There are also many good examples in the book. I particularly liked the one about HP printers. By waiting to do the final electrical configuration of the printer until after it was ordered, it was much easier to match the supply of printers in a certain configuration with the demand. It cost a bit more to do the configuration so late, but that was more than off-set by the savings of not having to forecast exactly how many printers in a certain configuration that were needed at different locations.

I also found many interesting nuggets of information about software development sprinkled through the book. The diagram on page 18 for example shows how experienced designers work out a solution to an ill-defined design problem by repeatedly moving between high level and low level design activities. I had never seen this described before, but immediately recognized that that is how I work too (as opposed to a straight top-down approach). This too explains why I think you should also keep coding even if you are an architect - because to find the best solution you must alternate between high and low levels of design.

Another good part was their diagnosis of the problems with CMM and ISO9000. They write that both programs have a bias towards documenting and thus standardizing existing process, rather than improving the process, even though it is not the intent of either. I agree completely.

This is a practical book, and there are lots of good (and well described) ideas that can be used in software development. It is well worth getting, both for developers, managers and project leaders. Recommended.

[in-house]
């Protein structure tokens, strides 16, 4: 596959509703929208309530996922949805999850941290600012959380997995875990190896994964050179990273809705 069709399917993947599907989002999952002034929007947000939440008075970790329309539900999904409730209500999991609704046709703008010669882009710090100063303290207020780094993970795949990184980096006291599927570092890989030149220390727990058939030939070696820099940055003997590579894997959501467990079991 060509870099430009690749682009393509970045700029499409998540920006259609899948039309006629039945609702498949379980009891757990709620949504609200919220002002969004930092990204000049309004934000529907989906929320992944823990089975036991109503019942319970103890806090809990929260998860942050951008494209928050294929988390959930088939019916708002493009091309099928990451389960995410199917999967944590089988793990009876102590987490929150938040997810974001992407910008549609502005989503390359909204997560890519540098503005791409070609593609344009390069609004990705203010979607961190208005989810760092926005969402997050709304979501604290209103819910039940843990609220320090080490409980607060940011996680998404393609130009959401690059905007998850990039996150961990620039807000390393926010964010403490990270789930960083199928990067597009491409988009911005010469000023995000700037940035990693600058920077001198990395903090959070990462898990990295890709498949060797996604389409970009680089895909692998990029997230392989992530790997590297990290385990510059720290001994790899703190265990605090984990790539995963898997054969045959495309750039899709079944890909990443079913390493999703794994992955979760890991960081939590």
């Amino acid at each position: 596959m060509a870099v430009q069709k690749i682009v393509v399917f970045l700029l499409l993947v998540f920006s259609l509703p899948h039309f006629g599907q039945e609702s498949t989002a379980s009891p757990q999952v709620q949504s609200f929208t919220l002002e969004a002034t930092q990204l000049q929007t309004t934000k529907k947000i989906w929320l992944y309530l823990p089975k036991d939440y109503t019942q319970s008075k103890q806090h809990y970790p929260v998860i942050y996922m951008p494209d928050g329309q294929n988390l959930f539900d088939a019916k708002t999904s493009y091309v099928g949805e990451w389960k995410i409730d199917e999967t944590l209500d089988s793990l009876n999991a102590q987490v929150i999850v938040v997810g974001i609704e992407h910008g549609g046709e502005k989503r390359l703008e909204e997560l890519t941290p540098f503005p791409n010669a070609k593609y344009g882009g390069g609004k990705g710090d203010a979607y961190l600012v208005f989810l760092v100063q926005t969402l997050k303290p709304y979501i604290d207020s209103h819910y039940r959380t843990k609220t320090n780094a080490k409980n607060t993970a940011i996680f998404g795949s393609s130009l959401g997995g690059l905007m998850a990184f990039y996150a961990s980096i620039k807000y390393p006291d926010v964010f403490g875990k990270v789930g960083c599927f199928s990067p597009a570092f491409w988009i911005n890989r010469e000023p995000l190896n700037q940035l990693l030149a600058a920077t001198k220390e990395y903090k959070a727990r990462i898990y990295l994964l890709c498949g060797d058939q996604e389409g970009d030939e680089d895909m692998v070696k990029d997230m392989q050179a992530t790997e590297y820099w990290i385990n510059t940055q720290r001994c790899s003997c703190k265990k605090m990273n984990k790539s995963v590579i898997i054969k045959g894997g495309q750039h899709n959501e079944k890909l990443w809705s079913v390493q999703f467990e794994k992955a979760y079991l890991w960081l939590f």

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Henrik_Warne | 4 other reviews | Dec 13, 2020 |
This is very much a management book rather than a programming book. It is not so much focussed on techniques as on war stories, many of them first hand, and much of it is dominated by the making of analogies to engineering projects in other domains (building construction, automobile manufacturing, airlines).

In my experience the case model which drives this sort of writing (The Harvard Business Review being the ultimate template) tend to be biased towards disasters one can learn from - many HBR "case studies" are along these lines - or of paradigmatic successes: this takes the latter route.

It feels rather like a competent collection of summaries. It includes a not-bad potted history of stages in programming history (structured programming, OOP, waterfall vs. iterative development, Agile) for non-programmers, and some management theory (Deming and Drucker, principally) for non-MBAs. It provides a clean summary of the differences in emphasis between lean and agile development models.

Overall, not bad but not exciting.
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jsburbidge | Nov 27, 2016 |
Gave really night background for what agile methodologies like xp and scrum are based on.
StefanNijenhuis | 4 other reviews | Aug 28, 2011 |
There is a lot to the book. I think it will take me multiple readings to get my head around all of their ideas. I read the book over the course of about a month. I wish that I had been able to read the whole thing in one big chunk, but that wasn't feasible.

The book begins with a chapter on the history of Lean production and its origins at Toyota. I was familiar with the broad outlines of Lean production, but there was a lot of interesting detail I didn't know.

The second chapter describes the adaptation of Lean to software development and lays out the seven principals of Lean development.

* Eliminate Waste
* Build Quality In
* Create Knowledge
* Defer Commitment
* Deliver Fast
* Respect People
* Optimize the Whole